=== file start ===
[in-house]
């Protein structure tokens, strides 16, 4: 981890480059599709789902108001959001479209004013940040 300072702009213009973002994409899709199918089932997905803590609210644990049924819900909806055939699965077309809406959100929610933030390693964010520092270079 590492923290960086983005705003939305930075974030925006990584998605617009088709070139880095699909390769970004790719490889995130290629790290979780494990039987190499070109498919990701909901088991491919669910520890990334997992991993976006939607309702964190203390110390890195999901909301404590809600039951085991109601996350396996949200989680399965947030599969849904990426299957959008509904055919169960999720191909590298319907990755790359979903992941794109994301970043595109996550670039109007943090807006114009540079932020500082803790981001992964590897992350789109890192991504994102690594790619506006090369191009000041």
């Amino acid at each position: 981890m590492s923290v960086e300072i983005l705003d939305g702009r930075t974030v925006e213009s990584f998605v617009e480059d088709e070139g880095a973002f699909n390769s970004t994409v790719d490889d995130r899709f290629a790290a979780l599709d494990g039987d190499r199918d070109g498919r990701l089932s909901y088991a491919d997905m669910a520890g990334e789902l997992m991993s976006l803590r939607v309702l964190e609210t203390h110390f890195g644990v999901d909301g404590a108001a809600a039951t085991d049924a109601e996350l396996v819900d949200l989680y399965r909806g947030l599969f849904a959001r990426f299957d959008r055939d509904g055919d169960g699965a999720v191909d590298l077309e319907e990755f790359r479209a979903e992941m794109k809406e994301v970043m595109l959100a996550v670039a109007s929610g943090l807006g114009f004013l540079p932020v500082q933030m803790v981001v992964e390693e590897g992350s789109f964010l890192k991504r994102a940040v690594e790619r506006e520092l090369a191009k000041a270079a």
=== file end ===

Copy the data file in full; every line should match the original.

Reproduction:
[in-house]
């Protein structure tokens, strides 16, 4: 981890480059599709789902108001959001479209004013940040 300072702009213009973002994409899709199918089932997905803590609210644990049924819900909806055939699965077309809406959100929610933030390693964010520092270079 590492923290960086983005705003939305930075974030925006990584998605617009088709070139880095699909390769970004790719490889995130290629790290979780494990039987190499070109498919990701909901088991491919669910520890990334997992991993976006939607309702964190203390110390890195999901909301404590809600039951085991109601996350396996949200989680399965947030599969849904990426299957959008509904055919169960999720191909590298319907990755790359979903992941794109994301970043595109996550670039109007943090807006114009540079932020500082803790981001992964590897992350789109890192991504994102690594790619506006090369191009000041």
């Amino acid at each position: 981890m590492s923290v960086e300072i983005l705003d939305g702009r930075t974030v925006e213009s990584f998605v617009e480059d088709e070139g880095a973002f699909n390769s970004t994409v790719d490889d995130r899709f290629a790290a979780l599709d494990g039987d190499r199918d070109g498919r990701l089932s909901y088991a491919d997905m669910a520890g990334e789902l997992m991993s976006l803590r939607v309702l964190e609210t203390h110390f890195g644990v999901d909301g404590a108001a809600a039951t085991d049924a109601e996350l396996v819900d949200l989680y399965r909806g947030l599969f849904a959001r990426f299957d959008r055939d509904g055919d169960g699965a999720v191909d590298l077309e319907e990755f790359r479209a979903e992941m794109k809406e994301v970043m595109l959100a996550v670039a109007s929610g943090l807006g114009f004013l540079p932020v500082q933030m803790v981001v992964e390693e590897g992350s789109f964010l890192k991504r994102a940040v690594e790619r506006e520092l090369a191009k000041a270079a």